He may be too abrasive for some fans, but Yasiel Puig could fill a role for the St. Louis Cardinals just as well as Marcell Ozuna. Why is Puig a great idea?
There is probably going to be a big section of readers that hate this idea based off the title alone. However, if you give it some true thought and listen to what I’m about to say, you might be persuaded that Yasiel Puig is a good option for the St. Louis Cardinals to consider.
If you are a fan who is arguing that the Cardinals are idiots for letting Marcell Ozuna walk away without an honest pursuit, just know that Yasiel Puig can produce just as good or better numbers at a fraction of the cost that Ozuna will be.
Disagree? Let’s dig into some numbers.
In his two years with the Cardinals, Marcell Ozuna was six and then seven percent above average offensively. That is total value added to the lineup in all the ways he helps. His 52 combined homers and 177 combined RBIs were great but without much on-base ability and his streakiness, the end result was six and seven percent above league average with the bat and an average OPS of .777.
As bad as he may have seemed, he actually was still above average with the glove in left field by DRS, even if he had some ugly errors every once in a while.
The counting stats like homers and RBIs as well as the now distant memory of the 2016 season where Ozuna was a monster with the bat (49% above average with a .924 OPS) have driven Ozuna to the top of the free-agent outfielder list. This isn’t a knock on Ozuna as the potential is still there, he just hasn’t actually been as amazing as everyone may think.
While it’s a good possibility that the young options the Cardinals have could match or beat those numbers, an outside bargain that fills that role is Yasiel Puig.
Admittedly, Puig was worse than Ozuna in 2019. He was exactly average OPS+-wise but he did have an OPS 10 points higher than Ozuna’s. In the last two years, Puig has averaged a 110 OPS+, .802 OPS, 24 homers, and 74 RBIs. That’s not quite the same power numbers, but with a more consistent batting average (.267) each year and the same on-base level, Puig and Ozuna have been remarkably similar. Ozuna has averaged 47 XBH the last two years, Puig has averaged 51.
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You also have to consider where the two players bat in the lineup. Batting position mostly affects RBI totals, and Ozuna has batted almost exclusively cleanup for the Cardinals the last two years. In the two years with the Cardinals, Ozuna has batted cleanup in 273 of the 278 games he’s played in. That’s a whopping 98% of his appearances in the best spot for RBIs in the lineup.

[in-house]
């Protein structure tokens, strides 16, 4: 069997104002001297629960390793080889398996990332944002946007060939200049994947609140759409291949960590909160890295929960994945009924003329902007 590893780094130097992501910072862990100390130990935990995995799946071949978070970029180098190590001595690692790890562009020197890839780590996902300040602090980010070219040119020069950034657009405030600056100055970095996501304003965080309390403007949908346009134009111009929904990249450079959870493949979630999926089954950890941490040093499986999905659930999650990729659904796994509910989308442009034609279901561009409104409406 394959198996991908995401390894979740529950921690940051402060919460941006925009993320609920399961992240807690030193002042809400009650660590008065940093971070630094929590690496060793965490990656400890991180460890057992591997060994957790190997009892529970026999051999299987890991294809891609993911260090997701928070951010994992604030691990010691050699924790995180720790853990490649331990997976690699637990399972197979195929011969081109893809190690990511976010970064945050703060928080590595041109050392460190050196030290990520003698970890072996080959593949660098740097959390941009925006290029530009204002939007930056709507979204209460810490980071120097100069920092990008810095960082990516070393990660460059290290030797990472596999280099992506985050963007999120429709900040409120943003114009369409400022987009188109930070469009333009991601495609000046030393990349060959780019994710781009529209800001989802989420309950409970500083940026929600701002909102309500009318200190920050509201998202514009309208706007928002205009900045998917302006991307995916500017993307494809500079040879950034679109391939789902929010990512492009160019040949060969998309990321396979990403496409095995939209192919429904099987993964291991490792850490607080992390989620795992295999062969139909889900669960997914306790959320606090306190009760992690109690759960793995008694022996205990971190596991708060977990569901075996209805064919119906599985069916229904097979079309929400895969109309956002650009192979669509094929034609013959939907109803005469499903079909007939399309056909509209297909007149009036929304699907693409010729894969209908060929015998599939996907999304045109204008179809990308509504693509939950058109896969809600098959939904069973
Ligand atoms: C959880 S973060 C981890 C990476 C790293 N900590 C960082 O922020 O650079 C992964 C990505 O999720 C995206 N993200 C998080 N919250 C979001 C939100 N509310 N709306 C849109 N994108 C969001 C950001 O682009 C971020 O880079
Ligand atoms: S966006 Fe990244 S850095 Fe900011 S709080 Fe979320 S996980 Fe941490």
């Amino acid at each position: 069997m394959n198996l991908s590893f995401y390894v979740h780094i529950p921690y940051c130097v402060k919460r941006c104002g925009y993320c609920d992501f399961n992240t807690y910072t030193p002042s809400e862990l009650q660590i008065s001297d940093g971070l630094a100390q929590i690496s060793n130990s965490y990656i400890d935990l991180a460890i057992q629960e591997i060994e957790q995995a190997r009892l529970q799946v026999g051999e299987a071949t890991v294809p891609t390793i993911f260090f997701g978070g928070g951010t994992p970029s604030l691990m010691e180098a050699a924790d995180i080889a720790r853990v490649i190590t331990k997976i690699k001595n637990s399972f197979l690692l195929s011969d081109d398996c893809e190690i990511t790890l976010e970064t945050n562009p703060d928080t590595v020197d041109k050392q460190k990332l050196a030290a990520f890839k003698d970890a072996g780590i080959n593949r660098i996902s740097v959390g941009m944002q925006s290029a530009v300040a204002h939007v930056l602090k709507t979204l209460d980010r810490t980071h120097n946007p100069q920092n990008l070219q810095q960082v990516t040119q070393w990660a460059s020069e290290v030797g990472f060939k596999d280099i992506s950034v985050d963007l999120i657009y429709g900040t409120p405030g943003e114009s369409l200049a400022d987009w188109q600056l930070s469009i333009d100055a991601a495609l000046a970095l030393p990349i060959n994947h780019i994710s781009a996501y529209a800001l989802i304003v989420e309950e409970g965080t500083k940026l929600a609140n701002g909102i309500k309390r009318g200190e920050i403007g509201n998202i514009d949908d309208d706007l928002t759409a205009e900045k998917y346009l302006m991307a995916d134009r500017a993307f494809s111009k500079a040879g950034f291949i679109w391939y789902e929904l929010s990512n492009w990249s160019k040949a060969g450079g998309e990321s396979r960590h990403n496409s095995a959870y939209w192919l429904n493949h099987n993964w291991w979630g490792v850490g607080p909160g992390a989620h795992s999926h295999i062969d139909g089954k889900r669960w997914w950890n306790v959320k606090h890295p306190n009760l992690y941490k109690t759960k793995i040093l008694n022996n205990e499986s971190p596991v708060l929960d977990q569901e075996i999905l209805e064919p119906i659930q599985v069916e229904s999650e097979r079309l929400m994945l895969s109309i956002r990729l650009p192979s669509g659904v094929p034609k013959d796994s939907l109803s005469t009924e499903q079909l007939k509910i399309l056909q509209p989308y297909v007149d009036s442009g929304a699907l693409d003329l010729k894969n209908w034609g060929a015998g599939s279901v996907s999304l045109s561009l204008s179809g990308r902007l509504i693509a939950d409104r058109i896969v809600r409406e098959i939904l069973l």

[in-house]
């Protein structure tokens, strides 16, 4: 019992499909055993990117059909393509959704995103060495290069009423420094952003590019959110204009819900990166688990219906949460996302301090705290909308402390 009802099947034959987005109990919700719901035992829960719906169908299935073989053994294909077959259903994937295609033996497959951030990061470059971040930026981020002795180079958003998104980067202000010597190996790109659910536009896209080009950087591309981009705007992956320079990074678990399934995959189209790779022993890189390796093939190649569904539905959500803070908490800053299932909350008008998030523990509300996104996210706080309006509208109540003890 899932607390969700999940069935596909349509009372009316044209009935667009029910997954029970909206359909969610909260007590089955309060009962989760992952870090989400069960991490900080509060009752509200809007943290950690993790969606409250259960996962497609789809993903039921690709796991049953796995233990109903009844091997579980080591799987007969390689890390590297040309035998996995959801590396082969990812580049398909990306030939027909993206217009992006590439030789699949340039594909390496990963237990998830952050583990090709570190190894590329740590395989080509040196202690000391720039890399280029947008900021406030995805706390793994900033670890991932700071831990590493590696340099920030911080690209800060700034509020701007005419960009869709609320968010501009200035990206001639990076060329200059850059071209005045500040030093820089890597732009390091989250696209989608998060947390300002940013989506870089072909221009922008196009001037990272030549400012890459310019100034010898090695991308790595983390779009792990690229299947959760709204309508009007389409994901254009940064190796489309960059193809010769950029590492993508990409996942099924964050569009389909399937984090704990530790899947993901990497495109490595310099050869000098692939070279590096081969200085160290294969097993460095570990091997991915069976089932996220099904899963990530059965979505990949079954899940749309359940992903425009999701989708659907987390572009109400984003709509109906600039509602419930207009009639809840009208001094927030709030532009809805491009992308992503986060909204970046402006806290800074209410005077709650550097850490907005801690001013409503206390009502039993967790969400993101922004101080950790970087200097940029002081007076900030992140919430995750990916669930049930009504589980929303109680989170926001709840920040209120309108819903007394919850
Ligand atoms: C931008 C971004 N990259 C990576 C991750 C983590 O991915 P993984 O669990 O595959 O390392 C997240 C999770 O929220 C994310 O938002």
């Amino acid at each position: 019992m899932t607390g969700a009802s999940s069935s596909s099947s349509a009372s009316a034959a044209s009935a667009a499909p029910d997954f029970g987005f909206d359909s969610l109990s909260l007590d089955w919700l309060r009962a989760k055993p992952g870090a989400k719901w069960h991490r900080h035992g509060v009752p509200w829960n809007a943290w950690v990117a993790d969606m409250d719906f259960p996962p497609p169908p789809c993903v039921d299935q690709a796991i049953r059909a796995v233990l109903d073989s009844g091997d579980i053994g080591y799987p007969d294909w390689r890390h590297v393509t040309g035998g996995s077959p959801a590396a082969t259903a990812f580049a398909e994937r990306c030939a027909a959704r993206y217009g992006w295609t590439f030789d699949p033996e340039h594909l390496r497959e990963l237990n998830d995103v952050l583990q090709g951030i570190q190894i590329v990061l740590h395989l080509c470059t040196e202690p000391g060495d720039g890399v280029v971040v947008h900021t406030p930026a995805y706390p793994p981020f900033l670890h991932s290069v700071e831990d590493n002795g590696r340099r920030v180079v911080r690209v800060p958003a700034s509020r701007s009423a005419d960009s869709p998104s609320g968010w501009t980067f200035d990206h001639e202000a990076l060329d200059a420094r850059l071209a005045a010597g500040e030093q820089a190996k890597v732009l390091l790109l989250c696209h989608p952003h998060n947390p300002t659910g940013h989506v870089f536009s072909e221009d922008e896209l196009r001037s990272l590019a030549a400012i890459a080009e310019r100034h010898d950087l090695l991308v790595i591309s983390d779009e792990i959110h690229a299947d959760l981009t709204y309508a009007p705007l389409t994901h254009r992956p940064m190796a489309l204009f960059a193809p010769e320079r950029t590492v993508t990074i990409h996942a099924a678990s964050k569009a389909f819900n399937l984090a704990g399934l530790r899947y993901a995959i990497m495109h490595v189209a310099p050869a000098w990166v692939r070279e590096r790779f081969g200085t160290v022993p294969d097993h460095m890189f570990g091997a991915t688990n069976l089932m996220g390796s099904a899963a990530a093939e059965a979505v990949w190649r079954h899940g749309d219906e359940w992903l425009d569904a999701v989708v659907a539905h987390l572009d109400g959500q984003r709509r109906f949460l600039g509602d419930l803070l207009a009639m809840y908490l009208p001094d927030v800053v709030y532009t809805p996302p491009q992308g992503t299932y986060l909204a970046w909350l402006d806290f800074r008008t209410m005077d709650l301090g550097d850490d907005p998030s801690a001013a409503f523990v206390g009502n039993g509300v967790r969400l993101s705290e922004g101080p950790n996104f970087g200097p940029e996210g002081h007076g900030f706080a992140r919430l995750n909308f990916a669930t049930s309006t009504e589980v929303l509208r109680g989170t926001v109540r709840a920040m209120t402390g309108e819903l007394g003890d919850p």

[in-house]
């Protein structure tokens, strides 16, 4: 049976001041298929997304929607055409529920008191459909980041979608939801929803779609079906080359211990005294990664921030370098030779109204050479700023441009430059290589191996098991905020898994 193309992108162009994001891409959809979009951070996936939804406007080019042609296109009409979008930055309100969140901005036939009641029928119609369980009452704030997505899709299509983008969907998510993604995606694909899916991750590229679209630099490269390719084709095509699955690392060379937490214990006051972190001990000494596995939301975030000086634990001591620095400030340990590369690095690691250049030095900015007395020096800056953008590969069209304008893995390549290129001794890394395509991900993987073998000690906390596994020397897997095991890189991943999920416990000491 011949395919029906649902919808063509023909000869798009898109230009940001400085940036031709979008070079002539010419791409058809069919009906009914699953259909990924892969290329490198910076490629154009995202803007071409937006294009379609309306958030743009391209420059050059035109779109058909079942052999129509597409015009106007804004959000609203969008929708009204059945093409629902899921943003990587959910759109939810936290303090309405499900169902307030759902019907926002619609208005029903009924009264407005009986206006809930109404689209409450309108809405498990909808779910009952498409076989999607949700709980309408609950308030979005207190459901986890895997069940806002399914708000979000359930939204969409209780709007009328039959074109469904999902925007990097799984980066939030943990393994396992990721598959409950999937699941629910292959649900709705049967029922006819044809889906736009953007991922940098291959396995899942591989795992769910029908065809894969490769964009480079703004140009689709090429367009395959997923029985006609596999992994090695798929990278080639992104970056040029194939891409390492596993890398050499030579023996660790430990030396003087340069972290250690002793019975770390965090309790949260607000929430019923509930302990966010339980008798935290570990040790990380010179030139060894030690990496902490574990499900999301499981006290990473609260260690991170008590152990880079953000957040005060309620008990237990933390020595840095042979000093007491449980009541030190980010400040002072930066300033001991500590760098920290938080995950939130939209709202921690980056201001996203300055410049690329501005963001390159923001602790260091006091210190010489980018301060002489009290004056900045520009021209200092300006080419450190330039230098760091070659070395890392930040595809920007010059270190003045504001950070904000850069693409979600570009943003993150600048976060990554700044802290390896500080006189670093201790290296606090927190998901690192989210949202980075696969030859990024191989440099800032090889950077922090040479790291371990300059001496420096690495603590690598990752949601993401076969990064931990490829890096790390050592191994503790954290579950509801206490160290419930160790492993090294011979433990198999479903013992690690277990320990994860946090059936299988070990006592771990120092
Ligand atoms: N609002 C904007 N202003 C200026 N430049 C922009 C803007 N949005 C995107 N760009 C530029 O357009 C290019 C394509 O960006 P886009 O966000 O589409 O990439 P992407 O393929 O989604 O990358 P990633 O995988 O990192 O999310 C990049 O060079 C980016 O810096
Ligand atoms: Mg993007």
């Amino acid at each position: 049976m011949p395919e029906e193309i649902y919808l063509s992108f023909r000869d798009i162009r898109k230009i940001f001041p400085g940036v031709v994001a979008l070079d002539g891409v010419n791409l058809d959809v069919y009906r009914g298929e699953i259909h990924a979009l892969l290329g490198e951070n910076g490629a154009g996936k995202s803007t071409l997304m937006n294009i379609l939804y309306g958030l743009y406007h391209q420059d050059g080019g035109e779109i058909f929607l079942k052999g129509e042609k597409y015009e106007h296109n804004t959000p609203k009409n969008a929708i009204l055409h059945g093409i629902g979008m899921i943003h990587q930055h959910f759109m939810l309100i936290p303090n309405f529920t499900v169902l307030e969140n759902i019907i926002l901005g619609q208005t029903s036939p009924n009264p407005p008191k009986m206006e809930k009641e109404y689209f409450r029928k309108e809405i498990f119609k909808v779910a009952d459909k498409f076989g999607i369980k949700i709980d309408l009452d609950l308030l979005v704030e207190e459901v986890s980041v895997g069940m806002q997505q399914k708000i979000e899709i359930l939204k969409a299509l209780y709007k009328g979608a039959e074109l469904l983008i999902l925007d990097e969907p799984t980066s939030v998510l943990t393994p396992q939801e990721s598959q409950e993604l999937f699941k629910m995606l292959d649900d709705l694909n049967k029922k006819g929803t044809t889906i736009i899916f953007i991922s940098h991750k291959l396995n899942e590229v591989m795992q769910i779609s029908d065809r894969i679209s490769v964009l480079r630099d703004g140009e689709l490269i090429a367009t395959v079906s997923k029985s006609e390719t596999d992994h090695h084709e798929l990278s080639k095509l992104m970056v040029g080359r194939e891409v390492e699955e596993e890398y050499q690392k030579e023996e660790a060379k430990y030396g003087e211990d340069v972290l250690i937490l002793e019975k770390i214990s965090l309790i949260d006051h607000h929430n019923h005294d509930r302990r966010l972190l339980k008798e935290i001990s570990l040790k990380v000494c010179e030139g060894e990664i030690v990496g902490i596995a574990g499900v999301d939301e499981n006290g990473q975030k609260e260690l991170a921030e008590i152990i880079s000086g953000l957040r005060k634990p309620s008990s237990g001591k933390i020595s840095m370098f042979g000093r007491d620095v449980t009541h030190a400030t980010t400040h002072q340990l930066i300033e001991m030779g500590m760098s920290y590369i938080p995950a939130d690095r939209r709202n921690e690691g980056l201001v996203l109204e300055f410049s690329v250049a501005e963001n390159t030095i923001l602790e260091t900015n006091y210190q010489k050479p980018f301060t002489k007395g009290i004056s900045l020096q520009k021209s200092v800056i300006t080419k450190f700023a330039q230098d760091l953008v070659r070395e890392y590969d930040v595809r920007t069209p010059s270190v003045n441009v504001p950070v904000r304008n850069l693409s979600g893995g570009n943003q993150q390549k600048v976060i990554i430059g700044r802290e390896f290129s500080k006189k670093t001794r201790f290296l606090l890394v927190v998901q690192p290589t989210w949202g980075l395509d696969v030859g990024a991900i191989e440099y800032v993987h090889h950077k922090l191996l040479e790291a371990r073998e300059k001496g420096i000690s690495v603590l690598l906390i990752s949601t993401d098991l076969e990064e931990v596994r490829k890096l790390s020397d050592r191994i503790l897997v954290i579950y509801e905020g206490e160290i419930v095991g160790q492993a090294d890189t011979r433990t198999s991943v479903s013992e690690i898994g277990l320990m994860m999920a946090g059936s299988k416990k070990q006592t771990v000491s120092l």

Puig, on the other hand, has batted in the cleanup spot just 103 games in the 274 he played in the past two seasons. That’s just 37% of his games. The majority of Puig’s games in 2018 (where he batted cleanup just twice) were with the high powered Dodgers lineup and Puig still hit 23 homers and drove in 63 hitting all over the lineup.
As the Reds’ and Indians’ primary cleanup man in 2019, Puig hit 24 homers and drove in 84, just five fewer runs than Ozuna did with the Cardinals. The other aspect of the game that Puig brings is speed. In the past two years, Puig has stolen 34 bases. Ozuna, on the other hand, has stolen just 15.
On the defensive side of the ball, Puig has been about the same levels as Ozuna, which again is right above average. The one thing fans wouldn’t have to worry about with Puig though is his arm.
This video might be from four years ago, but let me say that his arm strength has not diminished like Ozuna’s.
In all, Puig would be just as valuable on offense as Ozuna (with a more recent chance for more value) and has more defensive and base running tools than Ozuna, even though Ozuna improved his baserunning in 2019.
It seems that the biggest perceived obstacle to signing Puig would be his integration into the clubhouse. Back in 2014, when the Cardinals were a never-ending thorn in the side of the Dodgers during the playoffs, Puig was the center of a small skirmish.
As you can see here, it doesn’t really look like Puig and Yadi were great friends at the time. Cardinals fans may just think Puig is some punk that doesn’t deserve to wear the sacred Cardinal red, I think that is BS.
That was five years ago and I can’t even speculate what the relationship is like between the two at the present. Puig does play with some fire, whether it’s licking his bat or getting in fights, something he apparently does often.
This was in 2018, then as recently as July of 2019, Puig eagerly hopped in the infamous Amir Garrett vs. the entire Pirates bench fight.
Traditionalists may not like it, but the Cardinals are frankly a team that could use some more fire. Puig is odd and peculiar, but at the end of the day, he provides some fire in the clubhouse and can provide similar production as Ozuna at a bit of a discount.
As far as that contract, multiple projections have similar ideas about what Puig will make. Bleacher Report has Puig signing a two year, $25M deal and mlbdailydish.com has him at four years, $48M. I am sure there are more predictions out there, but the consensus is that Puig is going to get $12-13M a year and that is going to be $5-8M less than what Ozuna will get a year.
I would be happy signing the 29-year-old for either of those two projected deals and you should too. Puig would be a character in the clubhouse that the Cardinals haven’t had for a while. He’s exciting and backs it up with his play on the field. Puig is the perfect bargain that we have seen the Cardinals go after in the past.